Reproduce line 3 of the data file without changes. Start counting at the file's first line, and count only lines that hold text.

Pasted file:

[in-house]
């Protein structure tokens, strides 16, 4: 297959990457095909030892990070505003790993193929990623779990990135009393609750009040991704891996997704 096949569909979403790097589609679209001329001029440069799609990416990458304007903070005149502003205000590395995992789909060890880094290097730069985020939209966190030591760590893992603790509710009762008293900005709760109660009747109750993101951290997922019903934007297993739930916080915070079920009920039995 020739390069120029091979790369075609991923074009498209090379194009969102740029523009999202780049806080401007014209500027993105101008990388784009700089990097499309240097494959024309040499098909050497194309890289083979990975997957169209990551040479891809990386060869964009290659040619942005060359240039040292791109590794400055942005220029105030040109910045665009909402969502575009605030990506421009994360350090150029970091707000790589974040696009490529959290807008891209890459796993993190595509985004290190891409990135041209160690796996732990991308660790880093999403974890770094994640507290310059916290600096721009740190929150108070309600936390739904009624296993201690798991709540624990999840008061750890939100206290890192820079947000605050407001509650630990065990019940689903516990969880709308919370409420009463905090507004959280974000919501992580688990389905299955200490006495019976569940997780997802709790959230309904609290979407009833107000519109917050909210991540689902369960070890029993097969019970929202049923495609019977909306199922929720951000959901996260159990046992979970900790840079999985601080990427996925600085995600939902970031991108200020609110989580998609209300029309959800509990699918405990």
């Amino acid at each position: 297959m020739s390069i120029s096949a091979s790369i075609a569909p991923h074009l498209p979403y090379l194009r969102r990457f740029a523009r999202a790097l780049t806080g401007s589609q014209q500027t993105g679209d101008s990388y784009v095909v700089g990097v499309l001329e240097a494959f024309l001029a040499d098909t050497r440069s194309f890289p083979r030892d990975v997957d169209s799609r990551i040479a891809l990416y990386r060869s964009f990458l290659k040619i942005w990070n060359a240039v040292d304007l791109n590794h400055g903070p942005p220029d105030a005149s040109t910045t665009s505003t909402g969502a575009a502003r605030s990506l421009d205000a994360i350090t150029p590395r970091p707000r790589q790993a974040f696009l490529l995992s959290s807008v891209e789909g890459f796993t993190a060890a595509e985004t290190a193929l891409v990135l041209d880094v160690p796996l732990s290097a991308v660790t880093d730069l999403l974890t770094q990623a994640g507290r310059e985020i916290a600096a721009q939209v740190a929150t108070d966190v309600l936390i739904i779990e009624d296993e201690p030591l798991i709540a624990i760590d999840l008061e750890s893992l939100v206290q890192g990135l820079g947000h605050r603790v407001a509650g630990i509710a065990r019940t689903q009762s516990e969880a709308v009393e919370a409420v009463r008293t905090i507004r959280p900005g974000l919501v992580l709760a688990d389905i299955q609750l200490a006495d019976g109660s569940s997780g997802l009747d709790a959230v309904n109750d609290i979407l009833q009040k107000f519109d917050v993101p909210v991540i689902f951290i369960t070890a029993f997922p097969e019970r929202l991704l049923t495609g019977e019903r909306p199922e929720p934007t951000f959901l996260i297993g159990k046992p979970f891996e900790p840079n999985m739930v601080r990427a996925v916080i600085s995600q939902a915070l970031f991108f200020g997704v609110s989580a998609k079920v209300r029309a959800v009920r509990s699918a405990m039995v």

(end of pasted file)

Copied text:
């Amino acid at each position: 297959m020739s390069i120029s096949a091979s790369i075609a569909p991923h074009l498209p979403y090379l194009r969102r990457f740029a523009r999202a790097l780049t806080g401007s589609q014209q500027t993105g679209d101008s990388y784009v095909v700089g990097v499309l001329e240097a494959f024309l001029a040499d098909t050497r440069s194309f890289p083979r030892d990975v997957d169209s799609r990551i040479a891809l990416y990386r060869s964009f990458l290659k040619i942005w990070n060359a240039v040292d304007l791109n590794h400055g903070p942005p220029d105030a005149s040109t910045t665009s505003t909402g969502a575009a502003r605030s990506l421009d205000a994360i350090t150029p590395r970091p707000r790589q790993a974040f696009l490529l995992s959290s807008v891209e789909g890459f796993t993190a060890a595509e985004t290190a193929l891409v990135l041209d880094v160690p796996l732990s290097a991308v660790t880093d730069l999403l974890t770094q990623a994640g507290r310059e985020i916290a600096a721009q939209v740190a929150t108070d966190v309600l936390i739904i779990e009624d296993e201690p030591l798991i709540a624990i760590d999840l008061e750890s893992l939100v206290q890192g990135l820079g947000h605050r603790v407001a509650g630990i509710a065990r019940t689903q009762s516990e969880a709308v009393e919370a409420v009463r008293t905090i507004r959280p900005g974000l919501v992580l709760a688990d389905i299955q609750l200490a006495d019976g109660s569940s997780g997802l009747d709790a959230v309904n109750d609290i979407l009833q009040k107000f519109d917050v993101p909210v991540i689902f951290i369960t070890a029993f997922p097969e019970r929202l991704l049923t495609g019977e019903r909306p199922e929720p934007t951000f959901l996260i297993g159990k046992p979970f891996e900790p840079n999985m739930v601080r990427a996925v916080i600085s995600q939902a915070l970031f991108f200020g997704v609110s989580a998609k079920v209300r029309a959800v009920r509990s699918a405990m039995v």